Guttate psoriasis symptoms and signs include bumps or small plaques (½ inch or less) of red itchy, scaling skin that may appear explosively, affecting large parts of the skin surface simultaneously, after a sore throat. In inverse psoriasis, genital lesions, especially in the groin and on the head of the penis, are common. Psoriasis in moist areas like the navel or the area between the buttocks (intergluteal folds) may look like flat red plaques without much scaling. This may be confused with other skin conditions like fungal infections, yeast infections, allergic rashes, or bacterial infections. Symptoms and signs of pustular psoriasis include at rapid onset of groups of small bumps filled with pus on the torso. Patients are often systemically ill and may have a fever.

Erythrodermic psoriasis appears as extensive areas of red skin often involving the entire skin surface. Patients may often feel chilled.

Scalp psoriasis may look like severe dandruff with dry flakes and red areas of skin. It can be difficult to differentiate between scalp psoriasis and seborrheic dermatitis when only the scalp is involved. However, the treatment is often very similar for both conditions.


Kashaya Panam

Choorna Kalpana

Arista Pana


Dhanyamla Dhara



Kashaya Dhara

Takra Dhara


Virechana etc

A person with psoriasis could use special Ayurvedic preparations on their skin.

One of the most common topical preparations used to treat psoriasis in Ayurvedic medicine contains turmeric. This is a compound that is derived from a root that is similar to ginger.

Often used in cooking, turmeric can also be mixed into a paste that can be applied to the skin.

Baths and moisturizers.

Having regular baths are helpful in keeping areas of psoriasis lesions clean and soft. Additionally, baths can be soothing and reduce stress, which may offer further benefits in reducing the incidence of psoriasis. Applying natural soothing oils, such as coconut or olive oils may help to soften the skin and relieve itching and discomfort associated with psoriasis.

Meditation and movement.

Meditation and the practice of Pranayama, a method of controlled breathing techniques, may benefit a person in reducing their psoriasis.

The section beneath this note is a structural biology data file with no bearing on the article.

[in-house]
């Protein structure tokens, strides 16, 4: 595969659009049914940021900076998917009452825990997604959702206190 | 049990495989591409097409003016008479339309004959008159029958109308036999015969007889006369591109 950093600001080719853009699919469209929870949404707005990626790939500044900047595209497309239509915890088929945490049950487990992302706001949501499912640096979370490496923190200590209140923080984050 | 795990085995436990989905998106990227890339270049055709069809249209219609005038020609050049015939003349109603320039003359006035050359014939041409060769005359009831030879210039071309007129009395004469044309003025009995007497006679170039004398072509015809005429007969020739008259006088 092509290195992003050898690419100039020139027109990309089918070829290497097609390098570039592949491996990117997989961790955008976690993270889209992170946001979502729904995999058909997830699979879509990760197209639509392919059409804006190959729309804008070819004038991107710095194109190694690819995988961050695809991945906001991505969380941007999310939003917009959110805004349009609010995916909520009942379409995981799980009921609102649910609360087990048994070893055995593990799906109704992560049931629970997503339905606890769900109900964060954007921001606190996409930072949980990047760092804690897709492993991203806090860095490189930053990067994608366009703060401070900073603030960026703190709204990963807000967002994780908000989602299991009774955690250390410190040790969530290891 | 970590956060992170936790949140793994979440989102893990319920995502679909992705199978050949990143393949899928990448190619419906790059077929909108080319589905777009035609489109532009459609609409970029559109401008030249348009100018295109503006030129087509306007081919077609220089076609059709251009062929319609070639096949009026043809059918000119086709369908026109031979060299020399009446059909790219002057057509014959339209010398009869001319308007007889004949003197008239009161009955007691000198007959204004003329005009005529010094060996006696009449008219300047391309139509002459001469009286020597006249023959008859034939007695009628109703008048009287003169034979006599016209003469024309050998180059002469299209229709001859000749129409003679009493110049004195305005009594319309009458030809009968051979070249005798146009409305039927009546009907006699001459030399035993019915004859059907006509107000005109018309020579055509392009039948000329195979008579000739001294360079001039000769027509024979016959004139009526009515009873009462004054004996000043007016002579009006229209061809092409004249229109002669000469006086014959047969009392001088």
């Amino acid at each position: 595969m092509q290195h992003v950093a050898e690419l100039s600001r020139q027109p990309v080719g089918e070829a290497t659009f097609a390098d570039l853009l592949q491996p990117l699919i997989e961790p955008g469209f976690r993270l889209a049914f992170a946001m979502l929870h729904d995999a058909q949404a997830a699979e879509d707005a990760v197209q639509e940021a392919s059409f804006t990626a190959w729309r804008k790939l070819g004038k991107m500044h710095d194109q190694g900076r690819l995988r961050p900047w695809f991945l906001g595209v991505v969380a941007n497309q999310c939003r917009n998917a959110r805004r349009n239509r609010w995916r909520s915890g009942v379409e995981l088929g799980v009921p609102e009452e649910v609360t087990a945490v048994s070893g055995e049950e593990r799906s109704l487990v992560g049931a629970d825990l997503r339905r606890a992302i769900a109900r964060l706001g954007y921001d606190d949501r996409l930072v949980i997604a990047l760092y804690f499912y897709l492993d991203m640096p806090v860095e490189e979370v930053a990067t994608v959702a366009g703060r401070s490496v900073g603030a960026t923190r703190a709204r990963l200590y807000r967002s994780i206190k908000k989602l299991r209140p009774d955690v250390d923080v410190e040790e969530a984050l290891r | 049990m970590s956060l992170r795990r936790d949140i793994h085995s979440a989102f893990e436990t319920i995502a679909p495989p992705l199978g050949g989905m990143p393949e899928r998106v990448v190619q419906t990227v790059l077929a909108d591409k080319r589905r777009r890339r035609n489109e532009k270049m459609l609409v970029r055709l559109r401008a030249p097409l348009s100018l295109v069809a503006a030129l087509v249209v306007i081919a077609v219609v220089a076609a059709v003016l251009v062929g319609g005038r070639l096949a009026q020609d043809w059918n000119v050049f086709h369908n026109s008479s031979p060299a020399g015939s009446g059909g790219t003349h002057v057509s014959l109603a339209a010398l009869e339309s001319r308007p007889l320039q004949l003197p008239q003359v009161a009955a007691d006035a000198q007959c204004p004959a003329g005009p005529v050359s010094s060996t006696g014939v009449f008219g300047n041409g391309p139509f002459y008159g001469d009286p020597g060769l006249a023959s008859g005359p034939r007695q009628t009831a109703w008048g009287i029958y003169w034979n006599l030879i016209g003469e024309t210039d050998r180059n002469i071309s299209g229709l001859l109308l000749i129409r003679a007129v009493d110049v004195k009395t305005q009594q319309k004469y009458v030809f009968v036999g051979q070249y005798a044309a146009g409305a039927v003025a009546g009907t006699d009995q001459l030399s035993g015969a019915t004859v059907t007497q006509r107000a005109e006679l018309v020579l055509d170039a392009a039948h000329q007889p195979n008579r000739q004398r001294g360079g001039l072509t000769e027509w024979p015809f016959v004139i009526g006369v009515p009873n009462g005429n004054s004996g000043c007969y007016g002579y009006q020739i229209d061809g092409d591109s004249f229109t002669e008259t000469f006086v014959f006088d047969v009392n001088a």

Dietary changes.

Ayurvedic practices generally revolve around a vegetarian diet. Foods to avoid include those that contain an excess of carbohydrates and products that contain lots of sugar. In addition, Ayurvedic practices suggest a person should avoid foods that are "in the extreme," such as ones that are too salty, too sour, or too acidic.

Ayurveda practitioners recommend that a person "listen" to their body. By responding to urges to urinate or defecate, for example, they will help clear their body of toxins.


As well as turmeric, there are many other Ayurvedic herbs available, and several could potentially benefit people with psoriasis.

One example is applying fresh banana leaf to areas of skin affected by psoriasis. Additional Ayurvedic herbs that may be used to treat psoriasis include: aloe vera black nightshade boswellia (frankincense) garlic guggal jasmine flower paste neem etc

Many types of herbs used to treat inflammation exist in Ayurveda. A person should always ask their doctor before using them in addition to or in place of their current topical treatments.

Using our unique product Moringa Oleifera as an addition to treatment will help you achieve the best results.

All these Ayurvedic procedures can be used both separately and in complex treatment. Consult the doctor for a treatment plan.

You can buy or order these medicines in our online store.

*Before buying, consult our doctor.

Wearing Ayurvedic clothes or practicing on Ayurvedic Yoga Mat in addition to the Ayurvedic treatment can also improve the health of patients.